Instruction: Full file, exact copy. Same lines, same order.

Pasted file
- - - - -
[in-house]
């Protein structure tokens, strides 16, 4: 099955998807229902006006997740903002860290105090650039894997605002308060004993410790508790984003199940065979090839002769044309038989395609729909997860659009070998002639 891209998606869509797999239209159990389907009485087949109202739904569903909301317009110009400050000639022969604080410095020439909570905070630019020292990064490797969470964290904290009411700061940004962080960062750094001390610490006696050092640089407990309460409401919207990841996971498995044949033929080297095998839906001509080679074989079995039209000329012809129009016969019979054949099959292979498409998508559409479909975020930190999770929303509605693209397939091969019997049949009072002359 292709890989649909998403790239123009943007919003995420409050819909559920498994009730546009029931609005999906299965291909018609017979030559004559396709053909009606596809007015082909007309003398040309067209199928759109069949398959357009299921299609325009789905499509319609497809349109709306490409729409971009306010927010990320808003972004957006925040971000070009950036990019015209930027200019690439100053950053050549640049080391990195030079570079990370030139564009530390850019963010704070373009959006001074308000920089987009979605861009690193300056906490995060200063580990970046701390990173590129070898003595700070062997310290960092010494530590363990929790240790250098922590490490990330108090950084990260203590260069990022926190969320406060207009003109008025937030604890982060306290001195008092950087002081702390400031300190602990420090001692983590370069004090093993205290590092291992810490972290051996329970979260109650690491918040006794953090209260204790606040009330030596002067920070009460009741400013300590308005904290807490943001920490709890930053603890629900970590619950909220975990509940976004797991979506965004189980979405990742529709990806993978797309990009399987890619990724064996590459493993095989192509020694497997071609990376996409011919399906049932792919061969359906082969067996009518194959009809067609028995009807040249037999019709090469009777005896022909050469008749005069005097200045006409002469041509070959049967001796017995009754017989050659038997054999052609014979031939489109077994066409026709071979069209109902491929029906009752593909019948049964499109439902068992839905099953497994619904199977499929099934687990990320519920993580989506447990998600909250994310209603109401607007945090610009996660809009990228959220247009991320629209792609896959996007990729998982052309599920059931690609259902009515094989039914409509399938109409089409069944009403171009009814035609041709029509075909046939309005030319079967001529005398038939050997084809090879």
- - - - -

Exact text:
[in-house]
């Protein structure tokens, strides 16, 4: 099955998807229902006006997740903002860290105090650039894997605002308060004993410790508790984003199940065979090839002769044309038989395609729909997860659009070998002639 891209998606869509797999239209159990389907009485087949109202739904569903909301317009110009400050000639022969604080410095020439909570905070630019020292990064490797969470964290904290009411700061940004962080960062750094001390610490006696050092640089407990309460409401919207990841996971498995044949033929080297095998839906001509080679074989079995039209000329012809129009016969019979054949099959292979498409998508559409479909975020930190999770929303509605693209397939091969019997049949009072002359 292709890989649909998403790239123009943007919003995420409050819909559920498994009730546009029931609005999906299965291909018609017979030559004559396709053909009606596809007015082909007309003398040309067209199928759109069949398959357009299921299609325009789905499509319609497809349109709306490409729409971009306010927010990320808003972004957006925040971000070009950036990019015209930027200019690439100053950053050549640049080391990195030079570079990370030139564009530390850019963010704070373009959006001074308000920089987009979605861009690193300056906490995060200063580990970046701390990173590129070898003595700070062997310290960092010494530590363990929790240790250098922590490490990330108090950084990260203590260069990022926190969320406060207009003109008025937030604890982060306290001195008092950087002081702390400031300190602990420090001692983590370069004090093993205290590092291992810490972290051996329970979260109650690491918040006794953090209260204790606040009330030596002067920070009460009741400013300590308005904290807490943001920490709890930053603890629900970590619950909220975990509940976004797991979506965004189980979405990742529709990806993978797309990009399987890619990724064996590459493993095989192509020694497997071609990376996409011919399906049932792919061969359906082969067996009518194959009809067609028995009807040249037999019709090469009777005896022909050469008749005069005097200045006409002469041509070959049967001796017995009754017989050659038997054999052609014979031939489109077994066409026709071979069209109902491929029906009752593909019948049964499109439902068992839905099953497994619904199977499929099934687990990320519920993580989506447990998600909250994310209603109401607007945090610009996660809009990228959220247009991320629209792609896959996007990729998982052309599920059931690609259902009515094989039914409509399938109409089409069944009403171009009814035609041709029509075909046939309005030319079967001529005398038939050997084809090879």